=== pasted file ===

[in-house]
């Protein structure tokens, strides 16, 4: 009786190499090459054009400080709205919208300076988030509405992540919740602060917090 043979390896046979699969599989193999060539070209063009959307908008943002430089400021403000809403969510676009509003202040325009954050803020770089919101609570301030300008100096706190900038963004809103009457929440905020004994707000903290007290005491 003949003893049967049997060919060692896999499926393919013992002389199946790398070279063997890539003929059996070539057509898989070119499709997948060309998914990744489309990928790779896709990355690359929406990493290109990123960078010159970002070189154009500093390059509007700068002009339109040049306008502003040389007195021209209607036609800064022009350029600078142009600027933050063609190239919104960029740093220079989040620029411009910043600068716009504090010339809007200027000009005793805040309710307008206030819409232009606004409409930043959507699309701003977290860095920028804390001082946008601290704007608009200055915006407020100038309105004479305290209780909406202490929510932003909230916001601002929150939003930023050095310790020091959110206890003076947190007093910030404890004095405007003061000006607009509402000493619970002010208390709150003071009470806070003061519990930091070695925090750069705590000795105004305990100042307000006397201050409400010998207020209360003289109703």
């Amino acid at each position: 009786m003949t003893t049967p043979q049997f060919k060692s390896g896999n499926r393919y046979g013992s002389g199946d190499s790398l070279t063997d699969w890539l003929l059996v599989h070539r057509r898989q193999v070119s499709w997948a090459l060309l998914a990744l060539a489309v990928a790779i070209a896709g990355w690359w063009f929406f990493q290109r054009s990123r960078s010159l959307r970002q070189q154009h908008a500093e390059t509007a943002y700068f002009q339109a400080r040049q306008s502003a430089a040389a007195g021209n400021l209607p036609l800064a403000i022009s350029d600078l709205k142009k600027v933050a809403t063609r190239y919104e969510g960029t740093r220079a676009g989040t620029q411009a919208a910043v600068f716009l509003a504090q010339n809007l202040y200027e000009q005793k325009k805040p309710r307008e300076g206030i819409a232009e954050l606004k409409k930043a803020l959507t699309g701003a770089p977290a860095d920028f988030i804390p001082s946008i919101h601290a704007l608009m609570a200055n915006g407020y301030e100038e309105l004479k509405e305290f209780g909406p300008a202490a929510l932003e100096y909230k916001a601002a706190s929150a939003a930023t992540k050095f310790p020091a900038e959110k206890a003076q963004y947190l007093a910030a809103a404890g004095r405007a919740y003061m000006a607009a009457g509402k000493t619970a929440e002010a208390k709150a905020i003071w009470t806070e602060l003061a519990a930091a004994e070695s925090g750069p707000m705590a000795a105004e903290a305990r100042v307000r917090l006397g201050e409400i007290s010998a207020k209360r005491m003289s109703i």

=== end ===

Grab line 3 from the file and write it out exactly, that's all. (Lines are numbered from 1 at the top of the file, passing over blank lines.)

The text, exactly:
């Amino acid at each position: 009786m003949t003893t049967p043979q049997f060919k060692s390896g896999n499926r393919y046979g013992s002389g199946d190499s790398l070279t063997d699969w890539l003929l059996v599989h070539r057509r898989q193999v070119s499709w997948a090459l060309l998914a990744l060539a489309v990928a790779i070209a896709g990355w690359w063009f929406f990493q290109r054009s990123r960078s010159l959307r970002q070189q154009h908008a500093e390059t509007a943002y700068f002009q339109a400080r040049q306008s502003a430089a040389a007195g021209n400021l209607p036609l800064a403000i022009s350029d600078l709205k142009k600027v933050a809403t063609r190239y919104e969510g960029t740093r220079a676009g989040t620029q411009a919208a910043v600068f716009l509003a504090q010339n809007l202040y200027e000009q005793k325009k805040p309710r307008e300076g206030i819409a232009e954050l606004k409409k930043a803020l959507t699309g701003a770089p977290a860095d920028f988030i804390p001082s946008i919101h601290a704007l608009m609570a200055n915006g407020y301030e100038e309105l004479k509405e305290f209780g909406p300008a202490a929510l932003e100096y909230k916001a601002a706190s929150a939003a930023t992540k050095f310790p020091a900038e959110k206890a003076q963004y947190l007093a910030a809103a404890g004095r405007a919740y003061m000006a607009a009457g509402k000493t619970a929440e002010a208390k709150a905020i003071w009470t806070e602060l003061a519990a930091a004994e070695s925090g750069p707000m705590a000795a105004e903290a305990r100042v307000r917090l006397g201050e409400i007290s010998a207020k209360r005491m003289s109703i």